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Department of Defense (DoD) laboratories are sources of new ideas and technologies that can provide military and capability advantages to the warfighter. However, for that advantage to be realized, these new ideas and technologies almost always must be transferred from the laboratory to industry or other organizations capable of developing products or services. Federal organizations have made efforts to accelerate the transfer of research findings and outputs to companies or other organizations. Still, there is not a universally accepted definition of successful technology transfer or guidance for monitoring transfer that can be applied across multiple laboratories or research organizations. This report describes a method to help the DoD monitor and track technology transfer from laboratories to customers and assess the success of efforts that may lead to capability improvements. Our method maps efforts associated with technology transfer into a logic model framework that describes the laboratory operations and can be used to create a definition of "successful technology transfer" that may be applied across the Defense Laboratory Enterprise. Our method also provides guidance for developing measures for monitoring successful technology transfer.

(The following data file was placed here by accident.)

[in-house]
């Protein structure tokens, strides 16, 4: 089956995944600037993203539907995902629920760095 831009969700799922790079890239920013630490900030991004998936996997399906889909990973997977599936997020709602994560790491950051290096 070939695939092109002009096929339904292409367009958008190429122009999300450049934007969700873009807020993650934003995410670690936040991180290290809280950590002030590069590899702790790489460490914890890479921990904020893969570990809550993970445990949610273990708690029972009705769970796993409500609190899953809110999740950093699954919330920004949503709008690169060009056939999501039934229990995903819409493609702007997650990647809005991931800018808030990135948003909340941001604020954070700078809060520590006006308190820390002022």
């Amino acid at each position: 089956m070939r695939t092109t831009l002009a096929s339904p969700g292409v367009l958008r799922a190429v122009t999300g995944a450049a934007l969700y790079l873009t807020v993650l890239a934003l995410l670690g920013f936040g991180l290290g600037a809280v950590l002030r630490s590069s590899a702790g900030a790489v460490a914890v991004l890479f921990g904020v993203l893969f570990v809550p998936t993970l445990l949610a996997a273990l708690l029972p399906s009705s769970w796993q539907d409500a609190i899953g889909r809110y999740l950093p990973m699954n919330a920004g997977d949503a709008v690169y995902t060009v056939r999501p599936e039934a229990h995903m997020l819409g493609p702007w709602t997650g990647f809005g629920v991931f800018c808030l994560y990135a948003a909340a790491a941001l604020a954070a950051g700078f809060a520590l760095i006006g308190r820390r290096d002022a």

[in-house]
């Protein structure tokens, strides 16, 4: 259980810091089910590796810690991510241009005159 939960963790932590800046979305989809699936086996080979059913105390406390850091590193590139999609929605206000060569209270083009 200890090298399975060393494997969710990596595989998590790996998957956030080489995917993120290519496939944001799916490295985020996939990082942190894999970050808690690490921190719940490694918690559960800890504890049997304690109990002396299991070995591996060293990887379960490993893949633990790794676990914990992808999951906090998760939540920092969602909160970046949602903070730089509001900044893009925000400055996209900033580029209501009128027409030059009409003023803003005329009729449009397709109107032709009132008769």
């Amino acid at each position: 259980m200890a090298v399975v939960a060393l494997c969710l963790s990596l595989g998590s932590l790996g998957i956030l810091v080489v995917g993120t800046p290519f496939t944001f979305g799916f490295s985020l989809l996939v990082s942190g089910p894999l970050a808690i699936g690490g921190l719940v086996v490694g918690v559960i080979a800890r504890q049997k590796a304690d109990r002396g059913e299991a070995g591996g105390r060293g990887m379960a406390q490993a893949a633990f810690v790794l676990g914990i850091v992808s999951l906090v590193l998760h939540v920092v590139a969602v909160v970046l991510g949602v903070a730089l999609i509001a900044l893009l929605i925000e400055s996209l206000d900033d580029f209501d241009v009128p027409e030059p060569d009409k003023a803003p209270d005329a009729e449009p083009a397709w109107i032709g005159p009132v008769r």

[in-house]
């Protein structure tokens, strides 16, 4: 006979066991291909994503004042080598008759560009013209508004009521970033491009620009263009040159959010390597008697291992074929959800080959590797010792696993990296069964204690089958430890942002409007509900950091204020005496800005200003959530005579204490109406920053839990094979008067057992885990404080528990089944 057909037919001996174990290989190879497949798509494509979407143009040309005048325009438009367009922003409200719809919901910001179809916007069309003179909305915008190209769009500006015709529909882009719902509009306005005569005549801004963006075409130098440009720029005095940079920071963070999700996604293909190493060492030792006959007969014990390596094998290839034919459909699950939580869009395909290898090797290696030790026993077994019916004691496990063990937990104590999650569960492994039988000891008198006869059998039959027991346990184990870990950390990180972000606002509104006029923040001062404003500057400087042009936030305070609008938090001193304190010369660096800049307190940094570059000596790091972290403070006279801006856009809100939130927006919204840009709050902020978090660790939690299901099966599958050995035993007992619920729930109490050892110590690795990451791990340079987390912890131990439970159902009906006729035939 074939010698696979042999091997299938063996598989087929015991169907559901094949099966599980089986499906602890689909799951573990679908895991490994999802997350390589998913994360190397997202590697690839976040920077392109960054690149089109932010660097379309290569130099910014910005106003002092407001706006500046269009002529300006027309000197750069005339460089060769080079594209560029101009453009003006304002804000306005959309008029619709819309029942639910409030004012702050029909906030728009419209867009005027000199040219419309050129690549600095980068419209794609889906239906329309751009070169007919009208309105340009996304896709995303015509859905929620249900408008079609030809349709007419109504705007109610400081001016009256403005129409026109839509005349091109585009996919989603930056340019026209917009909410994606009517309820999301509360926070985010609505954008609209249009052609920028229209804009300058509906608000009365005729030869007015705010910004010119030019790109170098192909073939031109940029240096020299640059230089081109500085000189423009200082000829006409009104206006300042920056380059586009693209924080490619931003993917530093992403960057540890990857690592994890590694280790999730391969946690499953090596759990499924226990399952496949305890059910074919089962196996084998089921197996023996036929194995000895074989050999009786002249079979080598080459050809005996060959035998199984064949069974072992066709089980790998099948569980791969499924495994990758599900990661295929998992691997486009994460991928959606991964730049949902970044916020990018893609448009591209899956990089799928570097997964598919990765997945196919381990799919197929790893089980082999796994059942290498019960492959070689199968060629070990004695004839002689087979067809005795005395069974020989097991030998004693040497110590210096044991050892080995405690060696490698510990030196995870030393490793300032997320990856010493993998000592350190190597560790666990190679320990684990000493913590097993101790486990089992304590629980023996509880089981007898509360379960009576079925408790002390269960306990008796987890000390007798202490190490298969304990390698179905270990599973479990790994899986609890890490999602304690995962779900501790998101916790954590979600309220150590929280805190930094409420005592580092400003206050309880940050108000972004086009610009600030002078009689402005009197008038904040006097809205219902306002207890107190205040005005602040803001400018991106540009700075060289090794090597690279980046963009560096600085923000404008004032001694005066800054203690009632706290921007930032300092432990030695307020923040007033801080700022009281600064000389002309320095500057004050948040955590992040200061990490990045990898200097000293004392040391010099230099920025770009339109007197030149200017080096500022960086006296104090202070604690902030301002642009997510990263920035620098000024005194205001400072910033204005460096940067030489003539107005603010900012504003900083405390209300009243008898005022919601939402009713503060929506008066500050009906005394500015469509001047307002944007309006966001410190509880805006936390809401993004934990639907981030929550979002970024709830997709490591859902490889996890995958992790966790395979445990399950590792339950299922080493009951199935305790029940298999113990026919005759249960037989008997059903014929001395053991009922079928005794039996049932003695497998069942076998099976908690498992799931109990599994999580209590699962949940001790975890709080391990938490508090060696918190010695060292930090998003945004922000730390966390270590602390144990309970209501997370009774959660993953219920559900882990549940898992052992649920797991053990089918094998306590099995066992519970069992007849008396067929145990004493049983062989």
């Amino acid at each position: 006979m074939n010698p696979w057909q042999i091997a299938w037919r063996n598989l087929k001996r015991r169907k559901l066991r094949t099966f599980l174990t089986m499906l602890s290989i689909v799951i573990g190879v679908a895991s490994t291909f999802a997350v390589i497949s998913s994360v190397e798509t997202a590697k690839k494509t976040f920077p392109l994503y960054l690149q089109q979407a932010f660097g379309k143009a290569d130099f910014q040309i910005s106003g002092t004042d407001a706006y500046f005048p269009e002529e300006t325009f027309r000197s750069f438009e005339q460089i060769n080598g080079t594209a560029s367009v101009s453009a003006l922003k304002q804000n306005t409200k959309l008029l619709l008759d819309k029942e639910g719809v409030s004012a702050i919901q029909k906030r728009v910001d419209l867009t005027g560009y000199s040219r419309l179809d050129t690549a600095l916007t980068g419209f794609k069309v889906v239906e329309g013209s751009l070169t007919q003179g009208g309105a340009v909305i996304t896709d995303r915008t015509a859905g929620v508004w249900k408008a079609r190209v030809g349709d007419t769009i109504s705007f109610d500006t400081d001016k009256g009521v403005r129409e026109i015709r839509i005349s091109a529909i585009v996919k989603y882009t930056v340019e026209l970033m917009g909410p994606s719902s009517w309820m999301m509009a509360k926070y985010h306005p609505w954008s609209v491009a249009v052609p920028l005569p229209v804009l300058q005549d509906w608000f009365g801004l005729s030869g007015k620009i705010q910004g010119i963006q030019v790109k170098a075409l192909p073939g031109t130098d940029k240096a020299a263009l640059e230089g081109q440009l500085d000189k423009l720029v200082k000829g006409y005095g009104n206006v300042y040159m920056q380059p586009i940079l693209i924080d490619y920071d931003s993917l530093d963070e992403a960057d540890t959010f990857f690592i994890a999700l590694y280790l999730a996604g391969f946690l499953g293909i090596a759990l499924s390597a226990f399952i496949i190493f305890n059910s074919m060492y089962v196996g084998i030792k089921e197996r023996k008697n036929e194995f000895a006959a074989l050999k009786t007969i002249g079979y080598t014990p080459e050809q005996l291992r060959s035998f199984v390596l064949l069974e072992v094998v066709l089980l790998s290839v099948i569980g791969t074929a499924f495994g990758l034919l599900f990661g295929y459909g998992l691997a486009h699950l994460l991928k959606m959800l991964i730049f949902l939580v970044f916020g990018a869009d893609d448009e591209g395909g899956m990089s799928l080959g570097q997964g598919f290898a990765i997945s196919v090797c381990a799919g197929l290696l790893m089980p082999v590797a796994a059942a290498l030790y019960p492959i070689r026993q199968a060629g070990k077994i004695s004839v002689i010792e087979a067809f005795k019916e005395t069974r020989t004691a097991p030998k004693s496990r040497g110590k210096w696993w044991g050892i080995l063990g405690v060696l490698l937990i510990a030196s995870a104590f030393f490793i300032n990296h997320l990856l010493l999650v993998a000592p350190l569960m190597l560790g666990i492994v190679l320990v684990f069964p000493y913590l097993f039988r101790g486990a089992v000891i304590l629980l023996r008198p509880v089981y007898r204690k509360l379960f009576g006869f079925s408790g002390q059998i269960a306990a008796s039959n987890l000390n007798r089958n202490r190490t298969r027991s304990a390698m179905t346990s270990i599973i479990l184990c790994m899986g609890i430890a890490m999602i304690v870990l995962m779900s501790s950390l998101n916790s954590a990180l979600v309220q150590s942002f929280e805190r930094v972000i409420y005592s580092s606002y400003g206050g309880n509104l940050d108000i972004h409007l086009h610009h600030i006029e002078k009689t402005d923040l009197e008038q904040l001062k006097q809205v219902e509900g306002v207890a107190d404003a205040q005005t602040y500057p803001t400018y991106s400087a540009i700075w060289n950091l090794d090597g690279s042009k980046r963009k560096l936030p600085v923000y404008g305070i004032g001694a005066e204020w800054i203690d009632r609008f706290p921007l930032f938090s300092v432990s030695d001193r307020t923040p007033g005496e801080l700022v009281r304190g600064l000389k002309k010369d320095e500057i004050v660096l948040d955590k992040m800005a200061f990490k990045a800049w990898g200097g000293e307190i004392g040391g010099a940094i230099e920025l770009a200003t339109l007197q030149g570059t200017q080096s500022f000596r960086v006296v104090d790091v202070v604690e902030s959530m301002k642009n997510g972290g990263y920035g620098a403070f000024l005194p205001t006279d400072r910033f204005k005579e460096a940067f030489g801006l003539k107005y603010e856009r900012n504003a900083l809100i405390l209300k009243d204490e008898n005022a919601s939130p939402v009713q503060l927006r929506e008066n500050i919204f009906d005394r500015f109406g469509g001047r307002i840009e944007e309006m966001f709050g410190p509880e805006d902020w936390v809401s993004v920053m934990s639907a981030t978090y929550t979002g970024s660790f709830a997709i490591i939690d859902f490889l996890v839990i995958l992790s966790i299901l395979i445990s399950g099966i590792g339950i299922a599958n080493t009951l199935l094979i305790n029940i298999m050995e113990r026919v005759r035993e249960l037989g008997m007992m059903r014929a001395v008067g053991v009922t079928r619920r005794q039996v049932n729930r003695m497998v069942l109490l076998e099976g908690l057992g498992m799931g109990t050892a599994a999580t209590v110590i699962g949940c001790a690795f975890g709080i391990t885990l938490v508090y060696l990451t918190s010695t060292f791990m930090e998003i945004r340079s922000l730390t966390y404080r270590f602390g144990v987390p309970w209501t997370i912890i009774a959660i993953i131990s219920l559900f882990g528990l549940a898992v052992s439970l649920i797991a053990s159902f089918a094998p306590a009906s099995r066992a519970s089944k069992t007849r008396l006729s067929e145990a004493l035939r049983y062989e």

Key Findings

Monitoring Technology Transfers

  • The key element of successful technology transfer is that program efforts must lead to a product that could lead to new military operations, changes in existing operations or procedures, or direct use by the warfighter.
  • Logic models can help the Department of Defense monitor and track technology transfer from laboratories to customers and assess efforts that may lead to capability improvements.
  • Our method describes the laboratory operations to help create a definition of "successful technology transfer" that may be applied across the Defense Laboratory Enterprise.

The research described in this report was sponsored by the director of Acquisition Resources and Analysis, Office of the Undersecretary of Defense for Acquisitions, Technology, and Logistics and conducted within the Acquisition and Technology Policy Center of the RAND National Defense Research Institute.

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